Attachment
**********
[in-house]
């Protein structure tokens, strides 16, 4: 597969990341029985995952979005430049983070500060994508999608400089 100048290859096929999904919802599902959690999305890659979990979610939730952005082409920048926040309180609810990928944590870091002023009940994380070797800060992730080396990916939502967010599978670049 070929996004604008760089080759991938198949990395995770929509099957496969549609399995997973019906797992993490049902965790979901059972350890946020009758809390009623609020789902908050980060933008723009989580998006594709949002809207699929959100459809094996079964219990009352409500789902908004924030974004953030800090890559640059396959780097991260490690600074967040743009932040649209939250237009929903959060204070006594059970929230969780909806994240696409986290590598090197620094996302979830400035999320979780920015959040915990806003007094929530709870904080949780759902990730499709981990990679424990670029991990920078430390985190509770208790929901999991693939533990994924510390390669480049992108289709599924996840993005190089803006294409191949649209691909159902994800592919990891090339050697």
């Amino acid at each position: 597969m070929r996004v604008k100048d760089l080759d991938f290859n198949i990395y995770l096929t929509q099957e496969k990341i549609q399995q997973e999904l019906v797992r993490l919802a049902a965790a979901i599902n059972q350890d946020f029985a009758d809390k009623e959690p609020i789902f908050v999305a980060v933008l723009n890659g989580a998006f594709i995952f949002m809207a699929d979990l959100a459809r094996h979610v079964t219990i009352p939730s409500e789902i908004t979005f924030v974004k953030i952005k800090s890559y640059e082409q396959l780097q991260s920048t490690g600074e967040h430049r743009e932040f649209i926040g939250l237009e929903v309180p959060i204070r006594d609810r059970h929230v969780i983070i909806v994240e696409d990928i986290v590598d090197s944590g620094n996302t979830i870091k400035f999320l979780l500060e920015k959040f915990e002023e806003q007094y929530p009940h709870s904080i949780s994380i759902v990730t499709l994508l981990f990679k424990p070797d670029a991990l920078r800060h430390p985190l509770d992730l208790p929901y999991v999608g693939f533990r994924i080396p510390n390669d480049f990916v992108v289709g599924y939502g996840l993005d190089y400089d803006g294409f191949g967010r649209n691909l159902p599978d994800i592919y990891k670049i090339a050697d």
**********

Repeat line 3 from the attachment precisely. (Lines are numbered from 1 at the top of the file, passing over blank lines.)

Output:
């Amino acid at each position: 597969m070929r996004v604008k100048d760089l080759d991938f290859n198949i990395y995770l096929t929509q099957e496969k990341i549609q399995q997973e999904l019906v797992r993490l919802a049902a965790a979901i599902n059972q350890d946020f029985a009758d809390k009623e959690p609020i789902f908050v999305a980060v933008l723009n890659g989580a998006f594709i995952f949002m809207a699929d979990l959100a459809r094996h979610v079964t219990i009352p939730s409500e789902i908004t979005f924030v974004k953030i952005k800090s890559y640059e082409q396959l780097q991260s920048t490690g600074e967040h430049r743009e932040f649209i926040g939250l237009e929903v309180p959060i204070r006594d609810r059970h929230v969780i983070i909806v994240e696409d990928i986290v590598d090197s944590g620094n996302t979830i870091k400035f999320l979780l500060e920015k959040f915990e002023e806003q007094y929530p009940h709870s904080i949780s994380i759902v990730t499709l994508l981990f990679k424990p070797d670029a991990l920078r800060h430390p985190l509770d992730l208790p929901y999991v999608g693939f533990r994924i080396p510390n390669d480049f990916v992108v289709g599924y939502g996840l993005d190089y400089d803006g294409f191949g967010r649209n691909l159902p599978d994800i592919y990891k670049i090339a050697d």